Adult English Courses in London!

The weekly social programme excursions are a unique aspect of our 30+ course.

As part of our 30+ course, we enjoy a variety of class excursions for educational purposes. Our trips vary from walks to enjoy the views from the top of Hampstead Heath, tucking into a bite to eat at the famous Borough Market to visiting museums and galleries. At the beginning of each week, we discuss suggestions as a group (as well as check the weather!) finding a suitable activity and time for everyone, fitting around other classes and social activities.

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This week our class weekly trip fit into Wednesday late morning: a beautiful sunny Autumn day. As the South bank is close to my heart, I suggested that I give them a walking tour along the Thames from Embankment to London Bridge, enjoying many historical sights and landmarks along the way. The task this week was to write a blog post about their experience.

Below are extracts taken from written work produced by our 30+ students, reflecting on the excursion this week:

Central London is mostly north of the Thames, but you should go south of the river for a walk along the South Bank because you get a great view of the buildings on the north side! Furthermore, there is plenty to see:

(An excursion with lovely Sally – Heike)

We started in the morning at 11 O’clock, the weather was bright and sunny and we took the tube to our first location: Hungerford Bridge. Hungerford bridge opened in 1845 as a suspension footbridge. Over the years, walkways were added and later removed when the railway was widened. In honour of the fiftieth anniversary of the Queen, the footbridges were named the Golden Jubilee Bridges.

(Our walking tour with Sally – Bridgette)

After the bridges, we walked to the London Eye. This attraction opened in 2000 and is still the largest observation wheel. It is astonishingly 30 metres higher than the highest wheel before and 25 people can fit in each capsule. Interestingly, the London Eye has won prizes for tourism and architecture.

(Walking tour: Embankment to London Bridge – Tonya)

After a few metres, we stood in front of the Royal Festival Hall. It is a Grade 1 listed building from the 50s. I think it was quite modern at that time, but today most people think it’s nothing special. The contrast between this concert venue with its high-class culture, to our next stop, South bank Undercroft Skatepark, is quite obvious. This world-famous skateboarding spot wasn’t planned to be one. So the love-hate relationship between the skaters and the owner can easily be understood. In my opinion, it’s not only a skate park but also a great example of street art at worth being protected. Through the campaign launched by Long Live South bank, they got a legal guarantee for a long-term future.

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(A stroll along the Thames with interesting discoveries- Christa)

A few metres after this urban place, I had the feeling of being in France. It has an avenue with big trees and bookstalls like in Paris along the Seine – It really felt like a French and romantic atmosphere. It would be hard to find a more suitable place for the South Bank Book Market. Unfortunately, this lovely atmosphere was being disturbed by construction noise nearby.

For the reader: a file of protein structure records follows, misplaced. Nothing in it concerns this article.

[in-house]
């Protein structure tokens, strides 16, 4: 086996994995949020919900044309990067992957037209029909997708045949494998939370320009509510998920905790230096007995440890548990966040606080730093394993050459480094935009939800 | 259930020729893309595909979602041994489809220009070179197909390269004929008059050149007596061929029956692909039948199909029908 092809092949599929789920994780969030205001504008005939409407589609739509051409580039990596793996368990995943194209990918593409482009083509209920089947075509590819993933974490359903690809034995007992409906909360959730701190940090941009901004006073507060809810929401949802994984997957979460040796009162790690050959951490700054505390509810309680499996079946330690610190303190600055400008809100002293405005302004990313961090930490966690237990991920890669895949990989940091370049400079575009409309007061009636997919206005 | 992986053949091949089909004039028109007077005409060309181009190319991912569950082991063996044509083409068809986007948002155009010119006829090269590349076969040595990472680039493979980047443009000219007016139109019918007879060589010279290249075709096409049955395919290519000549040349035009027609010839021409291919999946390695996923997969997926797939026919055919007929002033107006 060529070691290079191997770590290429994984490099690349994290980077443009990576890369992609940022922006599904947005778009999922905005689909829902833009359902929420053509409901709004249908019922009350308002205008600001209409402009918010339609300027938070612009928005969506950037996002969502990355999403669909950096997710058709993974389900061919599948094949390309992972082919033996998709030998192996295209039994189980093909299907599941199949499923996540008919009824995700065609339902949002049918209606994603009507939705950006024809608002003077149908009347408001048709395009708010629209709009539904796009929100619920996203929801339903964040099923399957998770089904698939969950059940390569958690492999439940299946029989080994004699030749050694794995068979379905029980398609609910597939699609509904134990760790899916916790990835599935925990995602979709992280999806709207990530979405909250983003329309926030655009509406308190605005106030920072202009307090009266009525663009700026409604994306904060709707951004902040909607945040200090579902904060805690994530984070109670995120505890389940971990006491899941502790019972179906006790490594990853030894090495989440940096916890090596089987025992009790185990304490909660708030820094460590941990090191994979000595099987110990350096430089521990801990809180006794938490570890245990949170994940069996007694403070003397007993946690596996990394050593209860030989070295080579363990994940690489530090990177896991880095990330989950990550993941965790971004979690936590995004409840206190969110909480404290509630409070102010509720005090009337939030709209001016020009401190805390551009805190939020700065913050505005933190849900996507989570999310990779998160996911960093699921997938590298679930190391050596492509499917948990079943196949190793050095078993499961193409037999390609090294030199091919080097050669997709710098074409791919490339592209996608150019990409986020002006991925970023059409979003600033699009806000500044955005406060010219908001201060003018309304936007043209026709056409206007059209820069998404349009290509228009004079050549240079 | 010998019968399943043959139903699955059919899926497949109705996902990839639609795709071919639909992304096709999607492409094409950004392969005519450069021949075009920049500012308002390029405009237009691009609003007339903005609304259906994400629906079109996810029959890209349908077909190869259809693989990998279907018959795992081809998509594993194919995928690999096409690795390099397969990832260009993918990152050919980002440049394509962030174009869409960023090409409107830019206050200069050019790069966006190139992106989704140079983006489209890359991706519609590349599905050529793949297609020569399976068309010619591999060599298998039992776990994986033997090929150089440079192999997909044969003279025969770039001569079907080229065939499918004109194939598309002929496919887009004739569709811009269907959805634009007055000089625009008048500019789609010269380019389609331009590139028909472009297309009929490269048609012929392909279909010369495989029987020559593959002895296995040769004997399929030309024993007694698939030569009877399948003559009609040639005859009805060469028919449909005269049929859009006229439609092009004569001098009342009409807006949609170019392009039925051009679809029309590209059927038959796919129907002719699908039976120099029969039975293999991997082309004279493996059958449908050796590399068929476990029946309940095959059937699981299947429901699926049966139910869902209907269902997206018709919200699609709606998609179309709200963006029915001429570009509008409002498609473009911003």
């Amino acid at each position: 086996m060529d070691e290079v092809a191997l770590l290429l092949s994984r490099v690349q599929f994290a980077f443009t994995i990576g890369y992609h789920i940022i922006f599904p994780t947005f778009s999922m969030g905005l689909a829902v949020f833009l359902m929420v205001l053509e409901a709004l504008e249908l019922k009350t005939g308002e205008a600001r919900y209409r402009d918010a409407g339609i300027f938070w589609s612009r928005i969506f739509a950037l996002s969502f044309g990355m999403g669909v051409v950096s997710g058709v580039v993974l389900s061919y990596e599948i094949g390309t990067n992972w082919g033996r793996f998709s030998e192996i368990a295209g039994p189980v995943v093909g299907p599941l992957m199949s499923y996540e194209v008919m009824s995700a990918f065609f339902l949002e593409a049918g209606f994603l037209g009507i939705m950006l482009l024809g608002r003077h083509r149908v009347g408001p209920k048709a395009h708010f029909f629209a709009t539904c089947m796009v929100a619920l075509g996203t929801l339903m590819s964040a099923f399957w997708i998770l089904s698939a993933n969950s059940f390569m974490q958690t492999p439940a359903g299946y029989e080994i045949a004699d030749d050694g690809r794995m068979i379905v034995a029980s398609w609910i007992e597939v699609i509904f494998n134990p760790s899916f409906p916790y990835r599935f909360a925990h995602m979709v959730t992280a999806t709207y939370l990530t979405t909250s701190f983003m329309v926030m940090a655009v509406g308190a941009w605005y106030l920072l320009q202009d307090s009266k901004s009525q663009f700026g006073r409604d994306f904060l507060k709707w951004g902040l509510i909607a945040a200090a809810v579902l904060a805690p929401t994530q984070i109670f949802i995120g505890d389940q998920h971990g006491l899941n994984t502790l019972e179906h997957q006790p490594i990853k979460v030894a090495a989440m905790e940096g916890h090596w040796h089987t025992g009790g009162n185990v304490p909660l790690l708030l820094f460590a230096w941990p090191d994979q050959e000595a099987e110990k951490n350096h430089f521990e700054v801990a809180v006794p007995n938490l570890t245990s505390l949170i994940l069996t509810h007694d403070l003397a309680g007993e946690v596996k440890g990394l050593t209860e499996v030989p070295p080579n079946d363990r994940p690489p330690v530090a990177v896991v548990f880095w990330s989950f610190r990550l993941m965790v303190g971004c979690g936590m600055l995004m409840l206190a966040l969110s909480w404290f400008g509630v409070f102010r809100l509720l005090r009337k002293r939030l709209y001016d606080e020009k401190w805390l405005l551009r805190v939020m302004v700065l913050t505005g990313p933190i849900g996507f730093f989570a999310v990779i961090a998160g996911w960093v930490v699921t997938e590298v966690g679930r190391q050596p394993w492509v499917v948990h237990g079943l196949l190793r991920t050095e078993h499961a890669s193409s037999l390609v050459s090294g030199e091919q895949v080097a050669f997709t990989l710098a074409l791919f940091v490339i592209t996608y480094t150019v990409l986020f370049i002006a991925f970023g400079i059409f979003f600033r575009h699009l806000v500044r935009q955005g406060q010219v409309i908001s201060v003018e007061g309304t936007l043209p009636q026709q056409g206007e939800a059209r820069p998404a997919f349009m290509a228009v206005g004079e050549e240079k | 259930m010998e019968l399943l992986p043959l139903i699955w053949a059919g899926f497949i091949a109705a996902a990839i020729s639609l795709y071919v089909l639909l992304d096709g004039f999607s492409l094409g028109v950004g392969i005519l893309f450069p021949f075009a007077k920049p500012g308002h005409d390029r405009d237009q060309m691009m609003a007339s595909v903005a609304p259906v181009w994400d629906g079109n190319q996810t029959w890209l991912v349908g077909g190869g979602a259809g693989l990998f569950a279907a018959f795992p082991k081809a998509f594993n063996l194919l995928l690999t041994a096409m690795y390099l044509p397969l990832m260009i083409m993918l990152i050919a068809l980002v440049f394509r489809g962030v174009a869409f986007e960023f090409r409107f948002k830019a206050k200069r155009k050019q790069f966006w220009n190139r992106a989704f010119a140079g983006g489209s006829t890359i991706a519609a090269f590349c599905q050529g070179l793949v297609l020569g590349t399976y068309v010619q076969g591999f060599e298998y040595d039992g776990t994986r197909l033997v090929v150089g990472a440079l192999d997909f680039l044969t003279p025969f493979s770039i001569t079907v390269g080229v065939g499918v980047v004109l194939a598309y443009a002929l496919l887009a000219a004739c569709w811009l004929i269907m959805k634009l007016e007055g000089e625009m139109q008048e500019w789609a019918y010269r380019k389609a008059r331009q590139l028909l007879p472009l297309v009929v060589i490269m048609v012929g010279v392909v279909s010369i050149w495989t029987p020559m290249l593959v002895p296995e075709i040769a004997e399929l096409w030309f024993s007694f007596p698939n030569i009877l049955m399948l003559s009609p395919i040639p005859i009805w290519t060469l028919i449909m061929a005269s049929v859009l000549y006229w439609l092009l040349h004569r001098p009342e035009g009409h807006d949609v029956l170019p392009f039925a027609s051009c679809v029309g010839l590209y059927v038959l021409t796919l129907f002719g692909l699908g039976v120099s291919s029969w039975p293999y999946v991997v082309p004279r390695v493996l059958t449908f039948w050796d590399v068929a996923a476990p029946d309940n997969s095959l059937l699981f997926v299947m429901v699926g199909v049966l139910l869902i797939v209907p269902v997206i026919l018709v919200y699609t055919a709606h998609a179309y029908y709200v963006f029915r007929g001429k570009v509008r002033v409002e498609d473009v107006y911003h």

(A stroll along the Thames with interesting discoveries- Christa)

Our next location was the South Bank book market. The perfect location for a wonderful book market. It has a romantic atmosphere all around. The market has eight regular traders and about sixty tables with thousands of books.

(Our walking tour with Sally – Bridgette)

The South Bank book market sells prints and second-hand books daily under the Waterloo Bridge. It’s also a movie location from “Four Weddings and a Funeral” with Hugh Grant.

(An excursion with lovely Sally – Heike)

After a long walk along the Thames, we reached the Tate modern, one of my favourite museums. A former power station was converted into one of the largest museums of modern and contemporary art in the world.

(A stroll along the Thames with interesting discoveries- Christa)

The Globe Theatre was our next stop. The original theatre was destroyed in 1613 by a fire. In 1997 the new theatre was opened to the public. Today you can buy standing tickets from five pounds. There is space for 1400 people in the modern venue.

(Let me tell you something about our walking tour yesterday – Sabine)

Not far away from the Globe Theatre is the Golden Hinde. They navigated the globe with it between 1577 to 1580, Sir Francis Drake was the captain. Later on, we had lunch in Borough Market. It seems to be one of the oldest markets in London. In any case, it’s the oldest one as it was established in the 12thcentury. I was really surprised by the excellent food they sell there. I even spotted a stall where traditional Swiss raclette was served.

(26thSeptemeber 2018 – Bruno)

One of the highlights of the walk is our last stop, Borough Market: the retail food market dating back to the 12thcentury. The current buildings were built in 1850 and some details are art deco style. The market has two sections and I would recommend visiting the part on the right side. You can find nearly everything, from oysters, Duck Confit to a wide range of mushrooms and many different sorts of honey. It’s not as lively as a market in Italy or Turkey, but it’s more than worth visiting.


It is incredible what a wide range of things we could see in such a short time.

(A stroll along the Thames with interesting discoveries- Christa)

 

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